after a lot of debate and discussions, the curative petition was accepted by the SC.
    according to the deccan herald report

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  3. 3. What is Indian Penal Code? When was it codified?
    A. on the recommendations of the first law commission of india the IPC was codified in 1860. It comprehensively deal with criminal code in india.the LCI was established in 1834.

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  4. 3. INDIAN PENAL CODE: - Indian Penal code is primarily contained of all the provision regarding criminal issues. It deals with all the aspects and dimension of the criminal law of Indian Judiciary System.
    the Indian Penal Code 1860 ,Central Act 45 of 1860 (IPC) - was the first work codification of criminal law, done by Thomas Macaulay during British Empire in India

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  5. 6. What are the various arguments given in favour of and against homosexuality in terms of its acceptability in Indian society?
    A. the gay activists and the human right activists favors the judgement of the DELHI HC which decriminalises homosexuality. As the suppression by the state affects the fundamental rights under articles 14, 15 and 19 which affects the holistic rights of the individual. Moreover, the activist argue that such laws which are against the humanity are being misused by the police. In a report of deccan herald , there are morethan 750 cases registered due to the law as it criminalises " the carnal intercourse against the order of nature". Hence the gay activists demand for the protection of minority rights which is the responsibility of the judiciary.
    However, on the other side there are religious organisations which argue that no religion promotes the "unnatural sex" as it doesnot serve any purpose. They argue that bringing law against homosexuality will derail the morals of the society and it may encourage the younger minds who are immature. Hence they argue support for the judgement of the SC order of 2013.

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    Replies
    1. agt homosexuality:
      to prevent child abuse

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  6. 8. On one side member of the parliament argues that, the matter should go up to the Supreme Court and the court should decide this. On the other side, the court has said the Parliament should see to it. The government and the court should not play this ball game with our society and with people’s freedom and democracy.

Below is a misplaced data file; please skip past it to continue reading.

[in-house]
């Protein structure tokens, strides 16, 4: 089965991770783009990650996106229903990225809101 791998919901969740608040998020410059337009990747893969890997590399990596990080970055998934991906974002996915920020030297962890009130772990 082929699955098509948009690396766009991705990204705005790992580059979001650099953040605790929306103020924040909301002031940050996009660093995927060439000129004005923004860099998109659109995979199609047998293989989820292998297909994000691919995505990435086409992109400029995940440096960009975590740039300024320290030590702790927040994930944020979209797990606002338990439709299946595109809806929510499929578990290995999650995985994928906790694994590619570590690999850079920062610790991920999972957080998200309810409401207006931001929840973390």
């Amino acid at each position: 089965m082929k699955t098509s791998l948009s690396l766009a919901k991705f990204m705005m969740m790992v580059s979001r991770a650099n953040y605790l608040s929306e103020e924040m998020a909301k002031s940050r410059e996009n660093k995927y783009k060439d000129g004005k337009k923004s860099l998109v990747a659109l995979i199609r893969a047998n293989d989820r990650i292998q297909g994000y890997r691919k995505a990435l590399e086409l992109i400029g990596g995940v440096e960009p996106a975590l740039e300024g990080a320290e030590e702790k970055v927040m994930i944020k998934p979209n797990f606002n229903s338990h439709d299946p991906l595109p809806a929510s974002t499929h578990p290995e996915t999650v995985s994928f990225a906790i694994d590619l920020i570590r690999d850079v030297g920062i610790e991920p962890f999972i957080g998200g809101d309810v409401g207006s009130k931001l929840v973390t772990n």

This critivcal matter should not be considered on morality value, but as a human and constitutional right. Section 377 should be dismissed. Both the pillars are histating to take the responsibility of the future of the LGBT community. If parliament genuinly wants to scrap the article 377, it could work out over this, and there would not be a major clash between the Parliament and the Judiciary this time. But the factor of public opinion or the factor of vote bank is somewhere playing its inevitable role behind the vien. Echoing similar sentiments, another member of the LGBT community said that the section must be reviewed and the government should look into the matter.
    Section 377 of the Indian Penal Code, which criminalises gay sex, reflects only medieval prejudice. A lost opportunity to invalidate it has been dramatically resurrected. Two years ago, the Supreme Court declined to review its retrograde decision of 2013 upholding the validity of Section 377. Section 377 of the Indian Penal Code criminalizes homosexual acts, stating it is against the order of nature. Some vital members of the current government are arguing that the Supreme court rulings of 2013 and the Delhi High Court ruling of 2014 should revisit and review the previous rulings, and Courts are accountable for such a critical state of LGBT community. If we only talk about the action of the parliament, then the parliament is free and powerfull enough to come up with concrete decision regarding article 377 (whether it is in favor or not). Thus, as of now, the parliament is setting another example of its failure to protect the right of the LGBT community.
    After the bill of the parliament, Judiciary could only guide or recommend some of the aspects based on the humanistic ethical or moral foundations.

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  7. 7. LGBT Section 377 , Indian Penal Code, 1860 was enacted by the British colonial regime to criminalise 'carnal intercourse against the order of nature'. Indian society till the time of 17th and 18th century was extremely conservative. But from mid - 18th century, several social reforms came into existence. Tghese social reforms were introduced regading the Indian caste system, sati sytem, child merriage system and women and depressed class upliftment. In the middle of these reforms Britishers also enacted the LGBT section 377 to arrest the gay relationships and marriages. Indian history communicates about the same sex relationships, which were also prevelent in Middle East kingdoms and some of the European kindoms as well during arround 1000 years back. When the section was enacted, it did not face any sort of opposition and neither it got any form of attention.
    People were not even aware of such provisions, and hence, total focus towards independence solely was considered as priority. But as the Indian society catched its growth acceleration, the mental state also widened. This change in peoples opinion and conservative mindset further realised the importance of human rights and rights of transgenders as well. During new schools of Modernism, Scientific Revolution, globalisation, westernization etc. Indian society got seriously migeled with various societies and cultures in dimentional manner. All these factors directly or indirectly influenced the Indian culture and the existence of communities, other than absolute men and women, were also accepted in the society. Slightly some countries like Denmark, Norway, some European nations, and now last year USA also gave it green signal. These international issues has not forced the indian parliament and judiciary systems to pay some deep heed towards the LGBT community.